to start with you first Jeremy with the mass grave found at Khan Yunis hospital almost 400 bodies, the IDF denying any involvement. We've heard

from the EU and the UN calling for investigations. What can you tell us?

JEREMY DIAMOND, CNN CORRESPONDENT: Yeah, Gaza civil defense says that they've discovered 392 bodies in three masquerades was at Nasr Hospital in

Khan Yunis. They say they've identified 165 of those bodies so far the remainders of them are unidentified at this point.


But they do say that these were found in three separate mass graves and they're accusing the Israeli military of burying many of these bodies in

those mass graves even accusing them of killing some of these individuals although we cannot independently verify those claims.

The Israeli military for its part says that it did not bury bodies in mass graves at Nasr hospital. They say that mass graves had been dug up by --

had been dug by Palestinians months ago, with the IDF Spokesman Nadav Shoshani, saying any attempt to blame Israel for burying civilians in mass

graves is categorically false.

But the civil defense says that while 100 of those bodies had indeed previously been buried in graves at Nasr hospital, the remainder of them

they say were buried there, following the Israeli military's withdrawal from that hospital.

Families of some of those who were buried in graves before the Israeli military began operating at that hospital said that when they returned,

following the Israeli military's withdrawal, what they found were that the bodies had been moved to a separate -- had been dug up and then moved to a

separate mass grave.

Now, the civil defense has provided some evidence of these bodies that they have uncovered showing decomposed bodies, including the bodies of some

children. Some of them are still in surgical gowns others have hospital wristbands on them. The civil defense said that they also identified cases

of executions, claiming that there were some bodies that had a bullet in -- bullet wounds to their heads torture marks on their bodies.

That is information that we cannot independently verify. But what is unquestionable is that there has been an emotional time for the families of

those who have been finding the bodies and helping to identify the bodies of their loved ones in these graves.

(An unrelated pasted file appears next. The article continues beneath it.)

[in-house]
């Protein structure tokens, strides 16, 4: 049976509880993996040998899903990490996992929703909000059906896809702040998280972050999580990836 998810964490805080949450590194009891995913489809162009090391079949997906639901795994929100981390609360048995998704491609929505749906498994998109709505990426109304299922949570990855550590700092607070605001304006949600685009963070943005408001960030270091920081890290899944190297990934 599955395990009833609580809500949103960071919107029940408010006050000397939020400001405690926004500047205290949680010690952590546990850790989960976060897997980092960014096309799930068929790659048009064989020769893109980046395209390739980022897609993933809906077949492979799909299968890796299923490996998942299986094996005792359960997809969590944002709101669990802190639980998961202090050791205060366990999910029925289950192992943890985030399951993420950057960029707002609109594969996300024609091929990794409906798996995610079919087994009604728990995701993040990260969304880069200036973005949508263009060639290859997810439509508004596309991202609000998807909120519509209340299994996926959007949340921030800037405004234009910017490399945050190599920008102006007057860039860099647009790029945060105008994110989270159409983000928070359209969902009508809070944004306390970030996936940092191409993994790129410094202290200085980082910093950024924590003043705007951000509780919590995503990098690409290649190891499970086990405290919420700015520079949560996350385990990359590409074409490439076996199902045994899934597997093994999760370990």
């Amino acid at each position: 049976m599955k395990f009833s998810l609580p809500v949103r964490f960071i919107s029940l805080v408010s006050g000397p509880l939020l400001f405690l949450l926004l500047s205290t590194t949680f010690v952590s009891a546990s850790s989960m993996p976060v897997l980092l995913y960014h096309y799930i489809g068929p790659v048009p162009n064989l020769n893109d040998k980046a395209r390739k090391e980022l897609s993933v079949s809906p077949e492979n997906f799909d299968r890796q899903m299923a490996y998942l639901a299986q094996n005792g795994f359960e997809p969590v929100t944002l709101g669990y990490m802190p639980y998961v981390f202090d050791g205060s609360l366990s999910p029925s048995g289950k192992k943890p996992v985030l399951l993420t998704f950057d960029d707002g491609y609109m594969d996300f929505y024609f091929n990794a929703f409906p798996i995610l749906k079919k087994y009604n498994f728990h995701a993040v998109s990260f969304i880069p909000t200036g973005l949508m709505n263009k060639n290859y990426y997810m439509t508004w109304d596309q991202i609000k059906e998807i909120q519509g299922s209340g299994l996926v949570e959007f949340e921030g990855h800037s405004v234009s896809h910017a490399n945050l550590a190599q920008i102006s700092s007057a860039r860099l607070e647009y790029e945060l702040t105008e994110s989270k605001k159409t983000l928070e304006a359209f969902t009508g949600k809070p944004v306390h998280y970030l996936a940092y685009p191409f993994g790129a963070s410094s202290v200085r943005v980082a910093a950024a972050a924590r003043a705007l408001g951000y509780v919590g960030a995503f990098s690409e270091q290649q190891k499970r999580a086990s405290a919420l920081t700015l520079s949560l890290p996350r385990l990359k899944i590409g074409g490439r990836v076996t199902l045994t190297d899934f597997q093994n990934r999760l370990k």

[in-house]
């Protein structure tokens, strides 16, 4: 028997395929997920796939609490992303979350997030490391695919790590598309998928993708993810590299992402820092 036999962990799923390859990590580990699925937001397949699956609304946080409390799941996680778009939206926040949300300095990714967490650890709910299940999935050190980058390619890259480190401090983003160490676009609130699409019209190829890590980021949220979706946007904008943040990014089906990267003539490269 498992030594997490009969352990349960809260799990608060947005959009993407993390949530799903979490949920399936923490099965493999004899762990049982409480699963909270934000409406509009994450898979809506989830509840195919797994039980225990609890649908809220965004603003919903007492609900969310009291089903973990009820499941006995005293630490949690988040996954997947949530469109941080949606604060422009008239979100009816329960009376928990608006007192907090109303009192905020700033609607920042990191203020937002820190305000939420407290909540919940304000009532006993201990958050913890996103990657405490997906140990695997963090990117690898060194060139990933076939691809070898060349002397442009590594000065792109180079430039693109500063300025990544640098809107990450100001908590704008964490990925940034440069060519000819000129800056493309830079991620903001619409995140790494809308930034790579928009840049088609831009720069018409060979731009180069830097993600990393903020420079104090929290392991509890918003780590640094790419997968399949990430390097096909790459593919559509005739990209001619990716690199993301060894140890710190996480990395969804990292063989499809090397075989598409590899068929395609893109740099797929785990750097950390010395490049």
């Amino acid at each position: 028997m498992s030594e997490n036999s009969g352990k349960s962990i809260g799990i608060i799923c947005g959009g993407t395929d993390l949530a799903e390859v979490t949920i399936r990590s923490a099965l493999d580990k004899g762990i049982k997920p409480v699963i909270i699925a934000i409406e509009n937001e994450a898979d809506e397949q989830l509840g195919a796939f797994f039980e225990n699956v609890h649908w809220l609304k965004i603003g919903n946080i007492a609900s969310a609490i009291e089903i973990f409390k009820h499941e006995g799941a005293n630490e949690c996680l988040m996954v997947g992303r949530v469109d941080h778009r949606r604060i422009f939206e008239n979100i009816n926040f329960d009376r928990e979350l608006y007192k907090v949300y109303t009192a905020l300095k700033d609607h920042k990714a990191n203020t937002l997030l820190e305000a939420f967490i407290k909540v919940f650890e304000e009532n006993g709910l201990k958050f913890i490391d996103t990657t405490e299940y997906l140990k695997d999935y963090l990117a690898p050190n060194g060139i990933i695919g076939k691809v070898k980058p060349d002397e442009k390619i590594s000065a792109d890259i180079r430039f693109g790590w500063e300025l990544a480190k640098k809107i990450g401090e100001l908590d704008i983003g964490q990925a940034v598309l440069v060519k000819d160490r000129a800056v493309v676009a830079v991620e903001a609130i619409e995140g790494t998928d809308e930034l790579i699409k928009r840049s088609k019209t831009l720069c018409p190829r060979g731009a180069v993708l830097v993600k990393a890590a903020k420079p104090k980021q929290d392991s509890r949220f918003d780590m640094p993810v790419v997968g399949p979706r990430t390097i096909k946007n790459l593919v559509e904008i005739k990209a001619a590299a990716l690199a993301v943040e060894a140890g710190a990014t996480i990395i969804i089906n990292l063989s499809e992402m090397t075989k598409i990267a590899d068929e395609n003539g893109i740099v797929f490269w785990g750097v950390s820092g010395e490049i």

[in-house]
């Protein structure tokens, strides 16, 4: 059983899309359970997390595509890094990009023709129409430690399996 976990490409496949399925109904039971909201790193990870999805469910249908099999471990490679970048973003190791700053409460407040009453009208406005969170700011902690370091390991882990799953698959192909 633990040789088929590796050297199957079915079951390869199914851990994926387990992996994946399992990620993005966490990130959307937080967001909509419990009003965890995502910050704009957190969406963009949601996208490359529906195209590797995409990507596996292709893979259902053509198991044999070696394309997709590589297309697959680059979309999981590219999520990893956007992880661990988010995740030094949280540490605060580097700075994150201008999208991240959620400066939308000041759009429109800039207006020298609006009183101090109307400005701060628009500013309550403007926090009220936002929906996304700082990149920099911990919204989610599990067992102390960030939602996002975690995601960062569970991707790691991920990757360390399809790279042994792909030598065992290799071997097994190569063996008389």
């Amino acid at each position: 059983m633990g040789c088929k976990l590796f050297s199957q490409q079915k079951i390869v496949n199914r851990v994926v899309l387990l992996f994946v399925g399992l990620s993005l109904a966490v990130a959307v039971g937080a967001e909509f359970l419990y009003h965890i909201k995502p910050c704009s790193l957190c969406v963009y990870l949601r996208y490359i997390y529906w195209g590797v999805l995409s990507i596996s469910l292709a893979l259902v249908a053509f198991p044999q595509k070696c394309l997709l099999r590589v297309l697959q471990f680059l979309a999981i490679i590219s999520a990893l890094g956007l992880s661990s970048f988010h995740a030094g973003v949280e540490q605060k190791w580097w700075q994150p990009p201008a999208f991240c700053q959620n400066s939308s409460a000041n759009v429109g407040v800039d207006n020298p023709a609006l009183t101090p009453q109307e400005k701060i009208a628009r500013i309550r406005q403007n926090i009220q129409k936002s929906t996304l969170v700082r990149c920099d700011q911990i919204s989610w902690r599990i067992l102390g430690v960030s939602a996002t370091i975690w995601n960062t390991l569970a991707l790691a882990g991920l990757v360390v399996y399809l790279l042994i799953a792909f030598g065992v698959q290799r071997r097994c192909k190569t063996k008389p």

I want to show you the video of a father who identified his 15 year old son, very decomposed body, but he says he was able to identify the body of

his son based on the shirt that he was wearing, saying that's my son, I can tell from his blouse. And then he goes on to say, oh God, he's dead. He's


Now the United Nations is calling for an independent investigation into these mass graves saying that it is critical to retain the evidence that

may be uncovered inside these graves with expert forensics that can get in there and actually look at what was found. They say independent

investigators need to be allowed into the Gaza Strip. Now so far, the Israeli government showing no indication that they're willing to do that


KINKADE: It's just horrendous. And of course, Jeremy calls for a ceasefire growing. We know it an Egyptian Delegation has arrived in Israel hoping to

revive the talks and the latest round, of course, being a six week ceasefire in return in exchange for the release of some hostages. What are

the expectations for these latest rounds of push -- this push for a ceasefire?

DIAMOND: Well, there does appear to be a real attempt here led by the Egyptian government to try and reach a deal for these hostages, a ceasefire

that would allow much needed humanitarian aid into Gaza and perhaps most importantly, for the Egyptian government itself to forestall a potential

ground offensive by the Israelis into Rafah, which is right along the border with Egypt.

And Egyptian officials have long expressed concerns about such an operation and also the possibility that it could send Palestinian refugees flooding

into Egypt, something that the Egyptian government very much wants to avoid.

And so we know that Israeli officials were in Egypt earlier this week trying to work towards a possible agreement today. An Egyptian Delegation

I'm told is in Israel to continue those negotiations and also to talk security coordination with the Israelis around a potential Rafah offensive.

We don't have the timing for that offensive. But there's certainly a sense that it is looming over these negotiations. And that if these talks now

fail, that you could soon see the Israeli military beginning to order evacuations from Rafah and then beginning to send troops in there.

So no clear sense yet, of how promising these latest talks are. But certainly, it is the latest indication we've seen of another push as we've